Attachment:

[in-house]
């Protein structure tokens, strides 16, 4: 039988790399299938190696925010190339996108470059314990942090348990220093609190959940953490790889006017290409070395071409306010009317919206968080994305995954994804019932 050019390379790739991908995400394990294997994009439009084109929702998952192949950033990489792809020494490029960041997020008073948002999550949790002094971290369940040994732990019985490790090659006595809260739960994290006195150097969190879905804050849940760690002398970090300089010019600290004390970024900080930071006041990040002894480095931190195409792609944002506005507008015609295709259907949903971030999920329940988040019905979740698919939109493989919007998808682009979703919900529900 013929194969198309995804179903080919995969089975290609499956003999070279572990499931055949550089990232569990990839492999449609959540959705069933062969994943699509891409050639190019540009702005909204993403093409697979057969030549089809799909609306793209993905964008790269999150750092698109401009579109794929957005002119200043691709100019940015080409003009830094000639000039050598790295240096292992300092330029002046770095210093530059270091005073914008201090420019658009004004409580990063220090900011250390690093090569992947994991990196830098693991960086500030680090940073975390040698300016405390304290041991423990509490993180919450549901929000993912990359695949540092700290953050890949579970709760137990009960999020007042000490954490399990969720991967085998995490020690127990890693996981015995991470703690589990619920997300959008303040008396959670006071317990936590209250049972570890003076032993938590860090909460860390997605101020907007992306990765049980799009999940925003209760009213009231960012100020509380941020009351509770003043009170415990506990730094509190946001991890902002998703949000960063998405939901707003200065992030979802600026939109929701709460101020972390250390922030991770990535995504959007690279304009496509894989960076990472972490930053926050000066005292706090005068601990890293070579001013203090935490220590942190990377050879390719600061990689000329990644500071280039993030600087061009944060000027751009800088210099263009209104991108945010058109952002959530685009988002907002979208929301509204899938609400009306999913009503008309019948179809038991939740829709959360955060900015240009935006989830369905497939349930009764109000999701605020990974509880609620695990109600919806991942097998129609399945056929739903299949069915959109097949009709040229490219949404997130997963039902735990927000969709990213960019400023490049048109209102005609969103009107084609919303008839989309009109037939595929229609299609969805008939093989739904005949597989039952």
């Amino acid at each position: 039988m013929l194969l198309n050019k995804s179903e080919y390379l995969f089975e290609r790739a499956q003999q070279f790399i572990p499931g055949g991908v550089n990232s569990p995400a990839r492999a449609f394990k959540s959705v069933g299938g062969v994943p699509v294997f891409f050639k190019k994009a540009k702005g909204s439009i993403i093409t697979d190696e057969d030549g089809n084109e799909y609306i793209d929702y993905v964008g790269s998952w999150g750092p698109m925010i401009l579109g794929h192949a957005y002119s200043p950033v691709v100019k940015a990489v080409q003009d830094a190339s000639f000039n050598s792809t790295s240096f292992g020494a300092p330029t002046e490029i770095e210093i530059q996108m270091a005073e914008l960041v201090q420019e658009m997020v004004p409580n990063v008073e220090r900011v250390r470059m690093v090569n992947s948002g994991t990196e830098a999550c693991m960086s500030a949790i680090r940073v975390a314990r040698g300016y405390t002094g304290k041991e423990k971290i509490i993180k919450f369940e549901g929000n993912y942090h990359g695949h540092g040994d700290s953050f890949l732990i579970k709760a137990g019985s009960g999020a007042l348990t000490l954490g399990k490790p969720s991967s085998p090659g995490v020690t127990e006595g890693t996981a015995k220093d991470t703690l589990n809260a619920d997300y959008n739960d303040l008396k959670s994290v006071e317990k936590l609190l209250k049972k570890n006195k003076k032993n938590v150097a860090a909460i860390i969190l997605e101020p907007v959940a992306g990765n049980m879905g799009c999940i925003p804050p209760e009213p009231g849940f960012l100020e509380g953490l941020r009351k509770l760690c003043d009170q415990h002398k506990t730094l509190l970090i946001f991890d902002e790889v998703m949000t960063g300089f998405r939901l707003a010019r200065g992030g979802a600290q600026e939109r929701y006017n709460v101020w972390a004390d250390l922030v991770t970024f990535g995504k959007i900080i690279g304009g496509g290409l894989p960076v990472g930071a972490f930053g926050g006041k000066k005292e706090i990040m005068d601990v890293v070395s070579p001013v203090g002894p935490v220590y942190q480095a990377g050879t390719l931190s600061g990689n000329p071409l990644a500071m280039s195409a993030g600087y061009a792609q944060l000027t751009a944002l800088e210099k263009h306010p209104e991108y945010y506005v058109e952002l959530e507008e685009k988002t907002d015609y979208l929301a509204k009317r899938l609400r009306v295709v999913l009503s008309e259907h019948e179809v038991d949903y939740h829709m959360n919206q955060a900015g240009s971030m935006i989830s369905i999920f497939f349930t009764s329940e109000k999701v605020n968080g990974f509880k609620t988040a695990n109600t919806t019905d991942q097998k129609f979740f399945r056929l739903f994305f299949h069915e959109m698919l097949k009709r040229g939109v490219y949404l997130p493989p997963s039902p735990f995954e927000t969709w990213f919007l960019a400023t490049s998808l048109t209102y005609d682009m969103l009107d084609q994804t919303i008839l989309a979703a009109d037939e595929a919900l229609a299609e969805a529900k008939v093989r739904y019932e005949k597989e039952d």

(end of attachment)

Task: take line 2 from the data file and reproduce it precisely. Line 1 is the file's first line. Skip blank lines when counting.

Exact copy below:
């Protein structure tokens, strides 16, 4: 039988790399299938190696925010190339996108470059314990942090348990220093609190959940953490790889006017290409070395071409306010009317919206968080994305995954994804019932 050019390379790739991908995400394990294997994009439009084109929702998952192949950033990489792809020494490029960041997020008073948002999550949790002094971290369940040994732990019985490790090659006595809260739960994290006195150097969190879905804050849940760690002398970090300089010019600290004390970024900080930071006041990040002894480095931190195409792609944002506005507008015609295709259907949903971030999920329940988040019905979740698919939109493989919007998808682009979703919900529900 013929194969198309995804179903080919995969089975290609499956003999070279572990499931055949550089990232569990990839492999449609959540959705069933062969994943699509891409050639190019540009702005909204993403093409697979057969030549089809799909609306793209993905964008790269999150750092698109401009579109794929957005002119200043691709100019940015080409003009830094000639000039050598790295240096292992300092330029002046770095210093530059270091005073914008201090420019658009004004409580990063220090900011250390690093090569992947994991990196830098693991960086500030680090940073975390040698300016405390304290041991423990509490993180919450549901929000993912990359695949540092700290953050890949579970709760137990009960999020007042000490954490399990969720991967085998995490020690127990890693996981015995991470703690589990619920997300959008303040008396959670006071317990936590209250049972570890003076032993938590860090909460860390997605101020907007992306990765049980799009999940925003209760009213009231960012100020509380941020009351509770003043009170415990506990730094509190946001991890902002998703949000960063998405939901707003200065992030979802600026939109929701709460101020972390250390922030991770990535995504959007690279304009496509894989960076990472972490930053926050000066005292706090005068601990890293070579001013203090935490220590942190990377050879390719600061990689000329990644500071280039993030600087061009944060000027751009800088210099263009209104991108945010058109952002959530685009988002907002979208929301509204899938609400009306999913009503008309019948179809038991939740829709959360955060900015240009935006989830369905497939349930009764109000999701605020990974509880609620695990109600919806991942097998129609399945056929739903299949069915959109097949009709040229490219949404997130997963039902735990927000969709990213960019400023490049048109209102005609969103009107084609919303008839989309009109037939595929229609299609969805008939093989739904005949597989039952």